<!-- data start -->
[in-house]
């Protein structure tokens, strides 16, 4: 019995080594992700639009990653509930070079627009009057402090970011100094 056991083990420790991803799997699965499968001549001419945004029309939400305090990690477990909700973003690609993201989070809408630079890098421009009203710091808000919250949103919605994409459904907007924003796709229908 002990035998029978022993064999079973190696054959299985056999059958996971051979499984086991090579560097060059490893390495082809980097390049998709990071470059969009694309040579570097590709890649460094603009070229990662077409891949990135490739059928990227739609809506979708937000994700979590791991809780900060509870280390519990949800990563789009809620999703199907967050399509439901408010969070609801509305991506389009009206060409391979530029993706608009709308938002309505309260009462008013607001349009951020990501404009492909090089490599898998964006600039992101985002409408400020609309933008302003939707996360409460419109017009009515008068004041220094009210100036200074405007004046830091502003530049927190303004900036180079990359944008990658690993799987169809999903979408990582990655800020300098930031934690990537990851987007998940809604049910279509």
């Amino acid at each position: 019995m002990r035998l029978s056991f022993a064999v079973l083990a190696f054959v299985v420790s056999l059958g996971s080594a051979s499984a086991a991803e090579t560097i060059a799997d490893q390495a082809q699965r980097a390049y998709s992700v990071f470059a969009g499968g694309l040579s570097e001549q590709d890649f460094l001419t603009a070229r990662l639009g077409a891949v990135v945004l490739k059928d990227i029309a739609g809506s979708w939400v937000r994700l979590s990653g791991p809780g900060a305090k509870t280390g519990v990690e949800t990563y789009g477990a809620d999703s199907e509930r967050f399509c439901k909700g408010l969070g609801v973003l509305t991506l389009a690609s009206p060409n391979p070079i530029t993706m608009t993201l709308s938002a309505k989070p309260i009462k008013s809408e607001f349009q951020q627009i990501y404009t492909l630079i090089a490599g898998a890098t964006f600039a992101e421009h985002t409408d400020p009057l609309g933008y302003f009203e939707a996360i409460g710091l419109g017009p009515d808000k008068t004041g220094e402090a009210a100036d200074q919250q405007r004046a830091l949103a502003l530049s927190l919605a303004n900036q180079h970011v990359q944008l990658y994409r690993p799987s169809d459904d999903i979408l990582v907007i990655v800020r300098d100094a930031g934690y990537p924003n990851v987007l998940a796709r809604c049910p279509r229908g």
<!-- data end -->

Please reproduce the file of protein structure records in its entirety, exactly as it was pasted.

[in-house]
């Protein structure tokens, strides 16, 4: 019995080594992700639009990653509930070079627009009057402090970011100094 056991083990420790991803799997699965499968001549001419945004029309939400305090990690477990909700973003690609993201989070809408630079890098421009009203710091808000919250949103919605994409459904907007924003796709229908 002990035998029978022993064999079973190696054959299985056999059958996971051979499984086991090579560097060059490893390495082809980097390049998709990071470059969009694309040579570097590709890649460094603009070229990662077409891949990135490739059928990227739609809506979708937000994700979590791991809780900060509870280390519990949800990563789009809620999703199907967050399509439901408010969070609801509305991506389009009206060409391979530029993706608009709308938002309505309260009462008013607001349009951020990501404009492909090089490599898998964006600039992101985002409408400020609309933008302003939707996360409460419109017009009515008068004041220094009210100036200074405007004046830091502003530049927190303004900036180079990359944008990658690993799987169809999903979408990582990655800020300098930031934690990537990851987007998940809604049910279509």
């Amino acid at each position: 019995m002990r035998l029978s056991f022993a064999v079973l083990a190696f054959v299985v420790s056999l059958g996971s080594a051979s499984a086991a991803e090579t560097i060059a799997d490893q390495a082809q699965r980097a390049y998709s992700v990071f470059a969009g499968g694309l040579s570097e001549q590709d890649f460094l001419t603009a070229r990662l639009g077409a891949v990135v945004l490739k059928d990227i029309a739609g809506s979708w939400v937000r994700l979590s990653g791991p809780g900060a305090k509870t280390g519990v990690e949800t990563y789009g477990a809620d999703s199907e509930r967050f399509c439901k909700g408010l969070g609801v973003l509305t991506l389009a690609s009206p060409n391979p070079i530029t993706m608009t993201l709308s938002a309505k989070p309260i009462k008013s809408e607001f349009q951020q627009i990501y404009t492909l630079i090089a490599g898998a890098t964006f600039a992101e421009h985002t409408d400020p009057l609309g933008y302003f009203e939707a996360i409460g710091l419109g017009p009515d808000k008068t004041g220094e402090a009210a100036d200074q919250q405007r004046a830091l949103a502003l530049s927190l919605a303004n900036q180079h970011v990359q944008l990658y994409r690993p799987s169809d459904d999903i979408l990582v907007i990655v800020r300098d100094a930031g934690y990537p924003n990851v987007l998940a796709r809604c049910p279509r229908g």